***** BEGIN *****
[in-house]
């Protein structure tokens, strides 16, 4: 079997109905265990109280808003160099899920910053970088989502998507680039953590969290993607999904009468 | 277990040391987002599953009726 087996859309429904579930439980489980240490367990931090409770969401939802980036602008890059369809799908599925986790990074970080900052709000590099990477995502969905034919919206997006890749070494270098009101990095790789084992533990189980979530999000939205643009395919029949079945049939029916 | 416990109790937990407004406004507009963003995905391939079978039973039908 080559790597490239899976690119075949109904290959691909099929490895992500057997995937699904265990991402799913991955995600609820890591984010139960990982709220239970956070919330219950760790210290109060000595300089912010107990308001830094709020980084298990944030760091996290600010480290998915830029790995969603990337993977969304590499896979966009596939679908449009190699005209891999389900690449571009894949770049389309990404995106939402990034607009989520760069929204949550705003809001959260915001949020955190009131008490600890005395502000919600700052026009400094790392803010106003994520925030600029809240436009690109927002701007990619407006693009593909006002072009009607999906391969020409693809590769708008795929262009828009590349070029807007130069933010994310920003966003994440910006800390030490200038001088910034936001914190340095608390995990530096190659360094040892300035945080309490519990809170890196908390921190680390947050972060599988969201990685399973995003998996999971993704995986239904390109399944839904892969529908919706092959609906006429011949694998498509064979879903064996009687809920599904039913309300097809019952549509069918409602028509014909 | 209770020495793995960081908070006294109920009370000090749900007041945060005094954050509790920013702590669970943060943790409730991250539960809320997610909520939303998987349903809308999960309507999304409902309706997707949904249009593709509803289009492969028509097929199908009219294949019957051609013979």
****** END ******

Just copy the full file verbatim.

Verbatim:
[in-house]
């Protein structure tokens, strides 16, 4: 079997109905265990109280808003160099899920910053970088989502998507680039953590969290993607999904009468 | 277990040391987002599953009726 087996859309429904579930439980489980240490367990931090409770969401939802980036602008890059369809799908599925986790990074970080900052709000590099990477995502969905034919919206997006890749070494270098009101990095790789084992533990189980979530999000939205643009395919029949079945049939029916 | 416990109790937990407004406004507009963003995905391939079978039973039908 080559790597490239899976690119075949109904290959691909099929490895992500057997995937699904265990991402799913991955995600609820890591984010139960990982709220239970956070919330219950760790210290109060000595300089912010107990308001830094709020980084298990944030760091996290600010480290998915830029790995969603990337993977969304590499896979966009596939679908449009190699005209891999389900690449571009894949770049389309990404995106939402990034607009989520760069929204949550705003809001959260915001949020955190009131008490600890005395502000919600700052026009400094790392803010106003994520925030600029809240436009690109927002701007990619407006693009593909006002072009009607999906391969020409693809590769708008795929262009828009590349070029807007130069933010994310920003966003994440910006800390030490200038001088910034936001914190340095608390995990530096190659360094040892300035945080309490519990809170890196908390921190680390947050972060599988969201990685399973995003998996999971993704995986239904390109399944839904892969529908919706092959609906006429011949694998498509064979879903064996009687809920599904039913309300097809019952549509069918409602028509014909 | 209770020495793995960081908070006294109920009370000090749900007041945060005094954050509790920013702590669970943060943790409730991250539960809320997610909520939303998987349903809308999960309507999304409902309706997707949904249009593709509803289009492969028509097929199908009219294949019957051609013979």